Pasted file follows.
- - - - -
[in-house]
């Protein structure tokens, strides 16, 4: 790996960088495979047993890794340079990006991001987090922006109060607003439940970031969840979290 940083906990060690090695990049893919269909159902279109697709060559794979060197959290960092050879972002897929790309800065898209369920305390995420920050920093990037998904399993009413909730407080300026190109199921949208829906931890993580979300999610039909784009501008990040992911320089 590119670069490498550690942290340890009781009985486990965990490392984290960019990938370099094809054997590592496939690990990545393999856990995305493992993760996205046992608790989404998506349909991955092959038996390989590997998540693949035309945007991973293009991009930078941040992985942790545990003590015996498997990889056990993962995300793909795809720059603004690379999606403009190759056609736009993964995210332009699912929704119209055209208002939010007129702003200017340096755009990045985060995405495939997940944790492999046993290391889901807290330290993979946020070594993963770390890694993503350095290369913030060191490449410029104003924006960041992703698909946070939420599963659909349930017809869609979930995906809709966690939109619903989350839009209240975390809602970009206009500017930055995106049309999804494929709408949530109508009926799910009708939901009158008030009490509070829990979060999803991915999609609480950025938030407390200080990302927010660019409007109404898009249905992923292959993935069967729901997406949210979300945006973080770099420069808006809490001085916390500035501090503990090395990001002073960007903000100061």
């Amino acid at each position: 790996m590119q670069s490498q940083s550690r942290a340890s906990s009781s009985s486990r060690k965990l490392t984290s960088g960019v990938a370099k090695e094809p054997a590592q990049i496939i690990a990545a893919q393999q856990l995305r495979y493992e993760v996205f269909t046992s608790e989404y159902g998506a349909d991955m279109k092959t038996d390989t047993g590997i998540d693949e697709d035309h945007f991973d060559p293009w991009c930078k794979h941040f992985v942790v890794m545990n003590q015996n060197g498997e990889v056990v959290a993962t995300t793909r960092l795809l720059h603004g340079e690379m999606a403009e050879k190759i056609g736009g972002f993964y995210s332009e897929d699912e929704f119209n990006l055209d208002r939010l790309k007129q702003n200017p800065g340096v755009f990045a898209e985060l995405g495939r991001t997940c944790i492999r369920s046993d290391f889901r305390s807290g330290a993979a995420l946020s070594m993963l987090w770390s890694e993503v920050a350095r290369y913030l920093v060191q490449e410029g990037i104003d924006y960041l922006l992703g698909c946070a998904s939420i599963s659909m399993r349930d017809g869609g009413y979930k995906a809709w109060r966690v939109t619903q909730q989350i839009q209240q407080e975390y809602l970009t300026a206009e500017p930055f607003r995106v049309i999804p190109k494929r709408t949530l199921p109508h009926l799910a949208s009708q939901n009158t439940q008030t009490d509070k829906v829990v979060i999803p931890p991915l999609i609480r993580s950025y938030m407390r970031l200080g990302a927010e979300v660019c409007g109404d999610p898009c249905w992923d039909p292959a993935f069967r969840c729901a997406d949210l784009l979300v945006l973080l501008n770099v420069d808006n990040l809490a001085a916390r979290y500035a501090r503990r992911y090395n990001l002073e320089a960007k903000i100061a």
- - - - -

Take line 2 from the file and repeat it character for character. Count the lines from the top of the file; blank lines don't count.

């Protein structure tokens, strides 16, 4: 790996960088495979047993890794340079990006991001987090922006109060607003439940970031969840979290 940083906990060690090695990049893919269909159902279109697709060559794979060197959290960092050879972002897929790309800065898209369920305390995420920050920093990037998904399993009413909730407080300026190109199921949208829906931890993580979300999610039909784009501008990040992911320089 590119670069490498550690942290340890009781009985486990965990490392984290960019990938370099094809054997590592496939690990990545393999856990995305493992993760996205046992608790989404998506349909991955092959038996390989590997998540693949035309945007991973293009991009930078941040992985942790545990003590015996498997990889056990993962995300793909795809720059603004690379999606403009190759056609736009993964995210332009699912929704119209055209208002939010007129702003200017340096755009990045985060995405495939997940944790492999046993290391889901807290330290993979946020070594993963770390890694993503350095290369913030060191490449410029104003924006960041992703698909946070939420599963659909349930017809869609979930995906809709966690939109619903989350839009209240975390809602970009206009500017930055995106049309999804494929709408949530109508009926799910009708939901009158008030009490509070829990979060999803991915999609609480950025938030407390200080990302927010660019409007109404898009249905992923292959993935069967729901997406949210979300945006973080770099420069808006809490001085916390500035501090503990090395990001002073960007903000100061």